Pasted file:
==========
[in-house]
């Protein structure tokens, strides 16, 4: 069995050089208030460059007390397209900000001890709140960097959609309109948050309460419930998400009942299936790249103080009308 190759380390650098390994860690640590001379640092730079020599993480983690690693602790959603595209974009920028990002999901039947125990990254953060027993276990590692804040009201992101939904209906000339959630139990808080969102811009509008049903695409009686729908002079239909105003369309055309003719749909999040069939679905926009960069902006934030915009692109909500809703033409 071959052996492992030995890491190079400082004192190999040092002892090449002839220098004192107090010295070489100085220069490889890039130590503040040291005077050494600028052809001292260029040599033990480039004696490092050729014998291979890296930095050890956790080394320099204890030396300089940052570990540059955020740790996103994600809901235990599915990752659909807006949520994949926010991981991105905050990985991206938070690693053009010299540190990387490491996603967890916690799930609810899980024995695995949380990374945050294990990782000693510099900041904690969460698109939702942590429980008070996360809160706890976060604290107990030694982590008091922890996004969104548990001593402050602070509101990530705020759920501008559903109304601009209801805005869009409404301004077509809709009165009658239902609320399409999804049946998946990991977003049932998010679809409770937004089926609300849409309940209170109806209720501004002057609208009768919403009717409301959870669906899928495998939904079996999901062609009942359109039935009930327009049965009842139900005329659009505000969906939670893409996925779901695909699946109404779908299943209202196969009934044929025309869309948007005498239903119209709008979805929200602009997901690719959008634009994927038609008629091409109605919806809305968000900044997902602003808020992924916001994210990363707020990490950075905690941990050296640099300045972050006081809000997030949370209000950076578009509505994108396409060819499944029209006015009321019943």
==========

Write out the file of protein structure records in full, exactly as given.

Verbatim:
[in-house]
């Protein structure tokens, strides 16, 4: 069995050089208030460059007390397209900000001890709140960097959609309109948050309460419930998400009942299936790249103080009308 190759380390650098390994860690640590001379640092730079020599993480983690690693602790959603595209974009920028990002999901039947125990990254953060027993276990590692804040009201992101939904209906000339959630139990808080969102811009509008049903695409009686729908002079239909105003369309055309003719749909999040069939679905926009960069902006934030915009692109909500809703033409 071959052996492992030995890491190079400082004192190999040092002892090449002839220098004192107090010295070489100085220069490889890039130590503040040291005077050494600028052809001292260029040599033990480039004696490092050729014998291979890296930095050890956790080394320099204890030396300089940052570990540059955020740790996103994600809901235990599915990752659909807006949520994949926010991981991105905050990985991206938070690693053009010299540190990387490491996603967890916690799930609810899980024995695995949380990374945050294990990782000693510099900041904690969460698109939702942590429980008070996360809160706890976060604290107990030694982590008091922890996004969104548990001593402050602070509101990530705020759920501008559903109304601009209801805005869009409404301004077509809709009165009658239902609320399409999804049946998946990991977003049932998010679809409770937004089926609300849409309940209170109806209720501004002057609208009768919403009717409301959870669906899928495998939904079996999901062609009942359109039935009930327009049965009842139900005329659009505000969906939670893409996925779901695909699946109404779908299943209202196969009934044929025309869309948007005498239903119209709008979805929200602009997901690719959008634009994927038609008629091409109605919806809305968000900044997902602003808020992924916001994210990363707020990490950075905690941990050296640099300045972050006081809000997030949370209000950076578009509505994108396409060819499944029209006015009321019943």